Recording Artist: Glass Tiger
Writers: Jim Vallance
Alan Frew
Al Connelly
Date Written: May 1985 / Vancouver Canada
Albums: Thin Red Line (Capitol Records, 1985)
Best Of Glass Tiger: Air Time (Capitol Records, 1993)
Charts: #7 - Billboard Hot 100 Singles Chart / January 1987 (21 weeks on the chart)
#11 - The Record (Canada) / November 24, 1986 (20 weeks on the chart)
Awards: 1986 - Gold Single Award for 50,000 sales of the 45 RPM single in Canada
1987 - Procan Award (Performing Rights Organization of Canada) for Canadian radio airplay
1987 - Juno Award for "Single of the Year" (Canada)
1996 - Socan Classics Award for more than 100,000 Canadian radio performances
Audio 1:
Released version
Alan Frew: vocals
Al Connelly: rhythm and arpeggio guitars
Sam Reid: keyboards
Jim Vallance: keyboards and drum programming
Keith Scott: lead guitar (end of song)
Dave Pickell: DX7 "harmonica" solo
Backing vocals: Lisa Dal Bello and Sharon Lee Williams
Produced by Jim Vallance.  Recorded by: (1). Lorne Feld at ESP Studios, Buttonville; (2). Paul Northfield at Le Studio, Morin Heights; (3). Jim Vallance at Distorto Studios, Vancouver; (4). Hayward Parrott at McClear Place, Toronto.   Mixed by Ed Thacker at Phase One Studios, Toronto.
Audio 2:
Demo recording
Alan Frew: vocals
Al Connelly: guitar
Sam Reid: keyboards
Jim Vallance: keyboards, drum programming
Recorded at Distorto Studios, Vancouver.  This is our May 1985 home-studio demo for "Someday".  Like the master recording that followed a few months later, the demo was programmed on a Yamaha QX-1 sequencer, primarily using DX-7 keyboard sounds (electric piano, marimba and slap bass), supported by a rather unadventurous Linn drum loop.
Cover Versions:
Also recorded by M-Appeal
Vinyl 45 sleeve for the single "Someday", 1985 >
Everything about "Someday" is dead simple. The verses are sparse and minimal  --  just four lines of lyric each -- but it seems to work.  Same for the choruses -- a mere three lines of lyric -- and again, the melody and chord structure is very simple.

Despite the simplicity however, the song proved extremely difficult to record, and there were a few moments when I didn't think we'd get it on tape.

We wrote the song in my home studio in Vancouver, the same week we completed "Don't Forget Me When I'm Gone"). I can't speak for Alan Frew and Al Connelly, but my contribution to the song was inspired by the 1985 Paul Young recording "Every Time You Go Away", brilliantly produced and engineered by Laurie Latham.  Latham's track is simple and solid, yet it's full of little surprises (high piano stabs, electric sitar lines, gospel backing vocals, etc). It's still one of my favourite records.
"Every Time You Go Away" >
The programming for the released version of "Someday" took place in Newmarket Ontario, at Sam Reid's home studio, located in his back garden, near the river. For the most part, the track consists of Yamaha DX-7 sounds (bass, marimba and electric piano) programmed on a Yamaha QX-1 sequencer. Sam handled all the technical aspects, essentially creating a studio-ready "midi" recording
The dreaded Yamaha
QX-1 Sequencer >
The QX-1 was one of the earliest midi sequencing devices, and it was excruciatingly slow to enter and quantize data. In addition, we used a Linn Drum machine, later replacing the Linn snare with a deep Syndrum sample. Several years later I used that very same sample on the Aerosmith recording of "Rag Doll").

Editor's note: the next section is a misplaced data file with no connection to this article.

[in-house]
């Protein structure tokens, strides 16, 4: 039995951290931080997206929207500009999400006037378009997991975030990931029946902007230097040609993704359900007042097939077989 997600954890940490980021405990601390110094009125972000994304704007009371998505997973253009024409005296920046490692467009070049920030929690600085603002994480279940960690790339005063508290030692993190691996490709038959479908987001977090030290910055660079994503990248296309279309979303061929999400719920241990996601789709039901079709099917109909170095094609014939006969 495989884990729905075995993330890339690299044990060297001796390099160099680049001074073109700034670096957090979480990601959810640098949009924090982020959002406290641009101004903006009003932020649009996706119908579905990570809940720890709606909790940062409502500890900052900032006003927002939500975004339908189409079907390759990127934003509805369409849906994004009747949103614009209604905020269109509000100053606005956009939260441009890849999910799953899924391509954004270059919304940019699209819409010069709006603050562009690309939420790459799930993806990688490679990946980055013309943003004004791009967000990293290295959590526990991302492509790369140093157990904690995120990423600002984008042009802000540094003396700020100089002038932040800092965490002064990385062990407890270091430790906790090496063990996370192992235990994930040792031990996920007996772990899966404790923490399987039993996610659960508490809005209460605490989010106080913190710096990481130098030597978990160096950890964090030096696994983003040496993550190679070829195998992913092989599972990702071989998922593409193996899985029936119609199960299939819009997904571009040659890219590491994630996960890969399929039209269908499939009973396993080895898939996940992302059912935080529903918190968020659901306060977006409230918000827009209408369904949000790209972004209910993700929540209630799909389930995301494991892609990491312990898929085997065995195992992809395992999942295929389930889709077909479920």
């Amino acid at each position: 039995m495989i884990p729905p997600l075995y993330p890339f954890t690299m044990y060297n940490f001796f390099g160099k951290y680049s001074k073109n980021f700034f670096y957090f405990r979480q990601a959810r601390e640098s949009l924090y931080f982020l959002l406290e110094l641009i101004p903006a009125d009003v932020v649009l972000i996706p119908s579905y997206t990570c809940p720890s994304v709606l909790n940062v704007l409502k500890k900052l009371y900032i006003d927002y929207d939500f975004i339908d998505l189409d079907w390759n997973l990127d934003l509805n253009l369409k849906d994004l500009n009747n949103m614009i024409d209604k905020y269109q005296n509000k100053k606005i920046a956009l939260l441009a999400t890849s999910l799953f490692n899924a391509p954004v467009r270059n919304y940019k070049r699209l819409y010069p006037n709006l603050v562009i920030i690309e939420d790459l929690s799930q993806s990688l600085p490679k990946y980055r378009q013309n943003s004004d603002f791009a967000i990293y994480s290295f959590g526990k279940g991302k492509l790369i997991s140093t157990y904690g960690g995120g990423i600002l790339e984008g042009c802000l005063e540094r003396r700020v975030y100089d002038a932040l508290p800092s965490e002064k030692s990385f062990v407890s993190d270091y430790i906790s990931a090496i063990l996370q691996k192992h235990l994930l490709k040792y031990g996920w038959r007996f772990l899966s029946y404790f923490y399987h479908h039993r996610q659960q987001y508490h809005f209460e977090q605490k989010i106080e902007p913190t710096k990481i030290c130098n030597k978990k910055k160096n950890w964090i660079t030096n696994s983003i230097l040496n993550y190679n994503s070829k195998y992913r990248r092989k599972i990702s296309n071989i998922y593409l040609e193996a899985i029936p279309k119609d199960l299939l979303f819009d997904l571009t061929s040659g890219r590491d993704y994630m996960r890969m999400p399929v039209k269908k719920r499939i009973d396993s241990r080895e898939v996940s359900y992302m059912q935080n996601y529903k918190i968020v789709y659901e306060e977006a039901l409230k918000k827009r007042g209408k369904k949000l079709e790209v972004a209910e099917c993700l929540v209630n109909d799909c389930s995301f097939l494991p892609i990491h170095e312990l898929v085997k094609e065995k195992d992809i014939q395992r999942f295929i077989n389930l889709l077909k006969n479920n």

We’d had the luxury of recording "Don't Forget Me When I'm Gone" at Sounds Interchange, a modern, state-of-the-art facility in Toronto. But for "Someday", Capitol Records sent us to tiny ESP Studios in the suburb of Buttonville, north of Toronto. The ESP building is over 100 years old and had once been an antique store, and before that a blacksmith's shop ... in fact, there were still horseshoes nailed to the wall.
At that time ESP was best known as the "home" of legendary musician Dee Long, from the group Klaatu. Dee was a pioneer in the use of Fairlight and midi technology, however ESP's analog recording equipment was out-dated and faulty, and initially we didn't have much faith in the young engineer, Lorne Feld, who seemed scattered, disorganized and completely flustered by the equipment failures. Things were not going well at all, and I thought we’d have to scrap the day’s work and start again elsewhere ... but suddenly everything started coming together, and by the end of the day we left ESP with one of the strongest tracks on the album!

Additional recording was done at Le Studio (near Montreal) with Paul Northfield, and most of Alan’s vocal was completed in my basement studio in Vancouver, but I credit ESP Studios and engineer Lorne Feld with delivering magic that might have eluded us elsewhere.

Singers Lisa Dal Bello and Sharon Lee Williams provided backing vocals at McClear Place studios in Toronto, with Hayward Parrott engineering. Dave Pickell added a superb DX-7 "harmonica" solo at my studio in Vancouver.

Ed Thacker mixed the track at Phase One in Toronto.
Lyrics: When I come home you telephone
To say you're waiting for me
I ask you why - I hear you cry,
But you're still waiting for me

Someday you'll be shedding your tears
To cry over me
Someday I'll be losing this fear

Now I'm alone, you telephone
To tell me you don't need me
I ask you why, you tell me lies
And say the truth would hurt me

Someday you'll be shedding your tears
To cry over me
Someday I'll be losing this fear

Oh, Oh . . . someday

Down in the street where lovers meet
That's where I'm waiting for you
In the streets where lovers meet
I'm still waiting for you

Someday you'll be shedding your tears
And then you'll cry over me [cry over me]
Someday I'll be losing this fear

Someday you'll be shedding your tears
And then you'll cry over me [cry over me]
Someday I'll be losing this fear